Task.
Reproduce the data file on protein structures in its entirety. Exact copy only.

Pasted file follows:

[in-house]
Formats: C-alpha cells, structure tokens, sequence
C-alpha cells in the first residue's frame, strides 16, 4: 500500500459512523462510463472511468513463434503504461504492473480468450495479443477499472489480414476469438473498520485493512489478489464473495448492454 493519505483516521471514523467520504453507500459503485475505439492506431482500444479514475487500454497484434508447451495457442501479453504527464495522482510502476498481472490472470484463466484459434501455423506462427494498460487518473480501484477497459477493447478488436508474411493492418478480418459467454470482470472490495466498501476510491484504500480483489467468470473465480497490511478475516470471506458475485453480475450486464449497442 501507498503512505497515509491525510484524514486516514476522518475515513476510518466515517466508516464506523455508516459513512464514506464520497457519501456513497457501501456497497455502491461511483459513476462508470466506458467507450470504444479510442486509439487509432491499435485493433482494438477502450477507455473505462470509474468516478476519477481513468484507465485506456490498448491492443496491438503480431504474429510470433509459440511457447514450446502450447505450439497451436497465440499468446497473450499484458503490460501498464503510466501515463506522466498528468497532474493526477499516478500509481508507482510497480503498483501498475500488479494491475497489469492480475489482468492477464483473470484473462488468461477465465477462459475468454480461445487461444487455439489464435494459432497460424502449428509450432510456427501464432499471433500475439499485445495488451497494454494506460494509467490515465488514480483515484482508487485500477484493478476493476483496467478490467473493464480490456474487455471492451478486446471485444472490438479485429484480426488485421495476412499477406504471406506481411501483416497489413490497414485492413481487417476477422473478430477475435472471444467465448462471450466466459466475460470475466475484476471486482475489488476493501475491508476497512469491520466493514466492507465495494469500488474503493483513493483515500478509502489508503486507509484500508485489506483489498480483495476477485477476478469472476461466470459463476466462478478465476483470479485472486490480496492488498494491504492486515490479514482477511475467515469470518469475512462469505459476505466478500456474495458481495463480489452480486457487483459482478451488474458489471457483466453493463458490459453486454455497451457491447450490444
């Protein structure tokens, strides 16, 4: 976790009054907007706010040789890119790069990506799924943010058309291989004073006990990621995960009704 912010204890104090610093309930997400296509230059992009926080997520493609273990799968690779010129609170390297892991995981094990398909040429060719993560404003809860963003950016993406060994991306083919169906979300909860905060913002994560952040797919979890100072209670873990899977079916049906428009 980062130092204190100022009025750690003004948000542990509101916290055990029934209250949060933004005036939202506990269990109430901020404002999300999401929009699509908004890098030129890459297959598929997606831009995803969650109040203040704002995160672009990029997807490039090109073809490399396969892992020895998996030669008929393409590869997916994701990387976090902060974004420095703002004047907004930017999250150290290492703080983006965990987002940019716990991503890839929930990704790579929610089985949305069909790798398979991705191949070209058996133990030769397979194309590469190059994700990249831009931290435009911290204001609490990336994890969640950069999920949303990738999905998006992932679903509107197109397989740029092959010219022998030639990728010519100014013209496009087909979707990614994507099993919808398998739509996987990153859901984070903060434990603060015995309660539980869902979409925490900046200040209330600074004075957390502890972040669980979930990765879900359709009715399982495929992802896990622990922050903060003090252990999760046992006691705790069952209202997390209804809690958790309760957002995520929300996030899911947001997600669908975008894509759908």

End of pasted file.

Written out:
[in-house]
Formats: C-alpha cells, structure tokens, sequence
C-alpha cells in the first residue's frame, strides 16, 4: 500500500459512523462510463472511468513463434503504461504492473480468450495479443477499472489480414476469438473498520485493512489478489464473495448492454 493519505483516521471514523467520504453507500459503485475505439492506431482500444479514475487500454497484434508447451495457442501479453504527464495522482510502476498481472490472470484463466484459434501455423506462427494498460487518473480501484477497459477493447478488436508474411493492418478480418459467454470482470472490495466498501476510491484504500480483489467468470473465480497490511478475516470471506458475485453480475450486464449497442 501507498503512505497515509491525510484524514486516514476522518475515513476510518466515517466508516464506523455508516459513512464514506464520497457519501456513497457501501456497497455502491461511483459513476462508470466506458467507450470504444479510442486509439487509432491499435485493433482494438477502450477507455473505462470509474468516478476519477481513468484507465485506456490498448491492443496491438503480431504474429510470433509459440511457447514450446502450447505450439497451436497465440499468446497473450499484458503490460501498464503510466501515463506522466498528468497532474493526477499516478500509481508507482510497480503498483501498475500488479494491475497489469492480475489482468492477464483473470484473462488468461477465465477462459475468454480461445487461444487455439489464435494459432497460424502449428509450432510456427501464432499471433500475439499485445495488451497494454494506460494509467490515465488514480483515484482508487485500477484493478476493476483496467478490467473493464480490456474487455471492451478486446471485444472490438479485429484480426488485421495476412499477406504471406506481411501483416497489413490497414485492413481487417476477422473478430477475435472471444467465448462471450466466459466475460470475466475484476471486482475489488476493501475491508476497512469491520466493514466492507465495494469500488474503493483513493483515500478509502489508503486507509484500508485489506483489498480483495476477485477476478469472476461466470459463476466462478478465476483470479485472486490480496492488498494491504492486515490479514482477511475467515469470518469475512462469505459476505466478500456474495458481495463480489452480486457487483459482478451488474458489471457483466453493463458490459453486454455497451457491447450490444
């Protein structure tokens, strides 16, 4: 976790009054907007706010040789890119790069990506799924943010058309291989004073006990990621995960009704 912010204890104090610093309930997400296509230059992009926080997520493609273990799968690779010129609170390297892991995981094990398909040429060719993560404003809860963003950016993406060994991306083919169906979300909860905060913002994560952040797919979890100072209670873990899977079916049906428009 980062130092204190100022009025750690003004948000542990509101916290055990029934209250949060933004005036939202506990269990109430901020404002999300999401929009699509908004890098030129890459297959598929997606831009995803969650109040203040704002995160672009990029997807490039090109073809490399396969892992020895998996030669008929393409590869997916994701990387976090902060974004420095703002004047907004930017999250150290290492703080983006965990987002940019716990991503890839929930990704790579929610089985949305069909790798398979991705191949070209058996133990030769397979194309590469190059994700990249831009931290435009911290204001609490990336994890969640950069999920949303990738999905998006992932679903509107197109397989740029092959010219022998030639990728010519100014013209496009087909979707990614994507099993919808398998739509996987990153859901984070903060434990603060015995309660539980869902979409925490900046200040209330600074004075957390502890972040669980979930990765879900359709009715399982495929992802896990622990922050903060003090252990999760046992006691705790069952209202997390209804809690958790309760957002995520929300996030899911947001997600669908975008894509759908």